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New drug shows promise in metastatic prostate cancer

Conference
ESMO 2020
Reuters Health - 25/09/2020 - The experimental oral tubulin inhibitor VERU-111 has shown antitumor activity in men with metastatic castration-resistant prostate cancer (mCRPC) and has a favorable safety profile allowing for continuous administration, according to new research.

In the phase 1b/2 study, VERU-111 was associated with reductions in prostate-specific antigen (PSA), objective tumor responses and durable activity in men with previously treated mCRPC, Dr. Mark Markowski of the Johns Hopkins Sidney Kimmel Comprehensive Cancer Center in Baltimore, Maryland, reported at the virtual 2020 meeting of the European Society for Medical Oncology (ESMO).

The phase 1b portion of the study enrolled 39 men (median age, 74) with mCRPC at seven centers in the United States; both abiraterone and enzalutamide had failed in 44% of these men; 55% had bone-only metastatic disease and nine (23%) had previously received taxane.

This safety and dose-finding study used a two-part dose escalation strategy followed by an expanded dose and dose schedule of VERU-111 daily continuous dosing until disease progression or toxicity.

The maximum tolerated dose was 72 mg per day. No grade-3 diarrhea was observed at doses less than 72 mg per day. At below 72 mg/d, the most common side effects were mild to moderate nausea, vomiting, diarrhea and fatigue, with no observed neurotoxicity or neutropenia.

Twenty-five patients in the phase 1b study have been dosed with 63 mg/d for at least one cycle and 10 have reached at least four 21-day cycles of continuous dosing. Six of these patients saw their PSA decline. Four had at least a 30% decline and two had at least a 50% PSA decline.

Based on standard criteria, objective tumor responses were seen in two of 10 patients. Seven patients had stable disease. Five of the 10 patients are continuing on treatment.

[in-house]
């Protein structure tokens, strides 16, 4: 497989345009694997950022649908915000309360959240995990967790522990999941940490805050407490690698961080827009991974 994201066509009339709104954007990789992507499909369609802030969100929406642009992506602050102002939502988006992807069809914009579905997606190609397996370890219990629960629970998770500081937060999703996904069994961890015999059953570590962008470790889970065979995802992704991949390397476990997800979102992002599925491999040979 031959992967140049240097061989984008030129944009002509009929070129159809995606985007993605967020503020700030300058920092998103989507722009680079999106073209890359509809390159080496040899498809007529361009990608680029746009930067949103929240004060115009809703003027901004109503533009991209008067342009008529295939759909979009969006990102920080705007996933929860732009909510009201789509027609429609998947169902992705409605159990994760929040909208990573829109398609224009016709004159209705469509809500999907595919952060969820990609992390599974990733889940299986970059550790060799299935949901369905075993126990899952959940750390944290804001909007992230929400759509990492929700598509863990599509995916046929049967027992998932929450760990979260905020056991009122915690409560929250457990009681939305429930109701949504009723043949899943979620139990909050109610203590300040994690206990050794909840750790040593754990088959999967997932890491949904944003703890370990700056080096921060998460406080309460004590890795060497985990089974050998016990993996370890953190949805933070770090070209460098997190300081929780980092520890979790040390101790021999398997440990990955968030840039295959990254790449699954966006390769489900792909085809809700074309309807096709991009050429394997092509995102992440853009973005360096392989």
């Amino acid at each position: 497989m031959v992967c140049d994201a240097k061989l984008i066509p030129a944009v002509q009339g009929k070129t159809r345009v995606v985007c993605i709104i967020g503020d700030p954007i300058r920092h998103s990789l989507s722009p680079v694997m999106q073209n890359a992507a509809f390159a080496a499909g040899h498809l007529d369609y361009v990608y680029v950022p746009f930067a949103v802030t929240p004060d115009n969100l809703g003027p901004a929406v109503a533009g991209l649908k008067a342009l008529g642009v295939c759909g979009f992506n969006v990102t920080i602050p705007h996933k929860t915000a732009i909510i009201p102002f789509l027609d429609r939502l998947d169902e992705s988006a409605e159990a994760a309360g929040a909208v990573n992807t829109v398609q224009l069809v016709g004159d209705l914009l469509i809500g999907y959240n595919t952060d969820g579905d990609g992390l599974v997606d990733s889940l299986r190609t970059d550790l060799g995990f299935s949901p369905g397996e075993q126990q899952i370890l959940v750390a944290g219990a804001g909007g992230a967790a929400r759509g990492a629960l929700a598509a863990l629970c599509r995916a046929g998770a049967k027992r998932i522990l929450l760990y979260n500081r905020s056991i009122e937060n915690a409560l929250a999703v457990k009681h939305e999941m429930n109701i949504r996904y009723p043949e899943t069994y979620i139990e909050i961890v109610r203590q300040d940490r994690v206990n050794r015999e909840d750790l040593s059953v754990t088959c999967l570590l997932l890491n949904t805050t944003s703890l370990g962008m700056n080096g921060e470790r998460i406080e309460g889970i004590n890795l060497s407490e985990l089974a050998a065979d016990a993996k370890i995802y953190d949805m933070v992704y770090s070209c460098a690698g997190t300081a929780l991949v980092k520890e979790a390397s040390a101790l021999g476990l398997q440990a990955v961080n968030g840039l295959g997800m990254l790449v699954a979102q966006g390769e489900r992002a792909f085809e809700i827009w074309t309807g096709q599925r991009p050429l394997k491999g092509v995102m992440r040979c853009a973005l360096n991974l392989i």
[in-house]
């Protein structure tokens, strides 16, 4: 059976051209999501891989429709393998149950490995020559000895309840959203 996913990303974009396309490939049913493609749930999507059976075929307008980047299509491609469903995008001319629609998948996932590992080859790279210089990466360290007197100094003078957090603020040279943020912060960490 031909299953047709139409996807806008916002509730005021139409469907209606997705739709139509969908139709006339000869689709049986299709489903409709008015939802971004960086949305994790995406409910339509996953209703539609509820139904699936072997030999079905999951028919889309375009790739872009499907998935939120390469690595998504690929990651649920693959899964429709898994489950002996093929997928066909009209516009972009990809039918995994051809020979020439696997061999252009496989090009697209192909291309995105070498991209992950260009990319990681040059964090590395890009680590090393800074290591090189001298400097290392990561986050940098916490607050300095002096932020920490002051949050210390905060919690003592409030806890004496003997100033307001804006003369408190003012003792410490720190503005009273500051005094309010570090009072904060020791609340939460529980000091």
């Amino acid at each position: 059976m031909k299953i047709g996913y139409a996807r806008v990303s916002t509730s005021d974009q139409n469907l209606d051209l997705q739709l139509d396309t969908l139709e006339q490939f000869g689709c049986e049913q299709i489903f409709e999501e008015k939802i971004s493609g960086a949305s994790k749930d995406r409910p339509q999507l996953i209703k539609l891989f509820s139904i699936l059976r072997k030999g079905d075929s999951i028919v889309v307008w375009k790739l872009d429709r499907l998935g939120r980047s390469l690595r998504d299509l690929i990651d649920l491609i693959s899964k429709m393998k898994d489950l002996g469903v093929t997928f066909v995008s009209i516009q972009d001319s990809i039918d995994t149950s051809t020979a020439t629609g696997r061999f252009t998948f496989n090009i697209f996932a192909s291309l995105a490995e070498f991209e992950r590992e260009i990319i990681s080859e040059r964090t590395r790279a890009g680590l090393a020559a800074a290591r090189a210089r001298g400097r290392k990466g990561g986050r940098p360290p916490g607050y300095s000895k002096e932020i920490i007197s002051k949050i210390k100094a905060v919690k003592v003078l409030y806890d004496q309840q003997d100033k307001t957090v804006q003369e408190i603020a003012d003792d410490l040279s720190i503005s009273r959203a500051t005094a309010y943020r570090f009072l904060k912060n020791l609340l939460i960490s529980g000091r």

The median time to radiographic progression was more than 11 months. "Based upon the literature, the median radiographic-progression-free survival for men on an alternative androgen-receptor-targeting agent, abiraterone or enzalutamide, is approximately 3.4 months," Dr. Mitchell Steiner, study investigator and CEO of Veru Inc, which is developing the drug and funded the study, told Reuters Health by email.

"VERU-111's median duration of treatment without prostate cancer progression in the Phase 1b clinical trial is greater than 11 months with some men now on treatment for more than 17 months," he noted.

Dr. Steiner said VERU-111 is unique from a number of perspectives including its route of administration (oral) and its mechanism of action.

"All current chemotherapeutic agents used for the treatment of metastatic prostate cancer are given intravenously (IV). This is important in that the dosing and schedule are different as these IV drugs are only given once every 3 weeks whereas VERU-111 can be given daily providing for continuous dosing," he explained.

"Mechanistically, VERU-111 is distinct from current clinical agents used for the treatment of prostate cancer. VERU-111 is a cytoskeletal disruptor that, in addition to its inhibition of microtubule assembly, impacts other elements of the cytoskeleton including the intermediate filaments. VERU-111 is not pumped out of cancer cells by p-glycoprotein or other multi-drug-resistance proteins, which is a common resistance mechanism used by cancer cells," he said.

"Finally, VERU-111 is able to address one of the most rapidly growing unmet medical needs in men with metastatic castration-resistant prostate cancer who have also failed one of the androgen-receptor-targeting agents. The only current option is the off-label use of IV taxane chemotherapy," Dr. Steiner said.

The phase-2 portion of the current trial is ongoing and the company anticipates starting a phase-3 trial during the first quarter of 2021.

By Megan Brooks

SOURCE: https://bit.ly/3iRRnou European Society for Medical Oncology (ESMO) 2020 Congress, presented September 18, 2020.

© 2023 The Author(s). Published by Medicom Medical Publishers.
User license: Creative Commons Attribution – NonCommercial (CC BY-NC 4.0)


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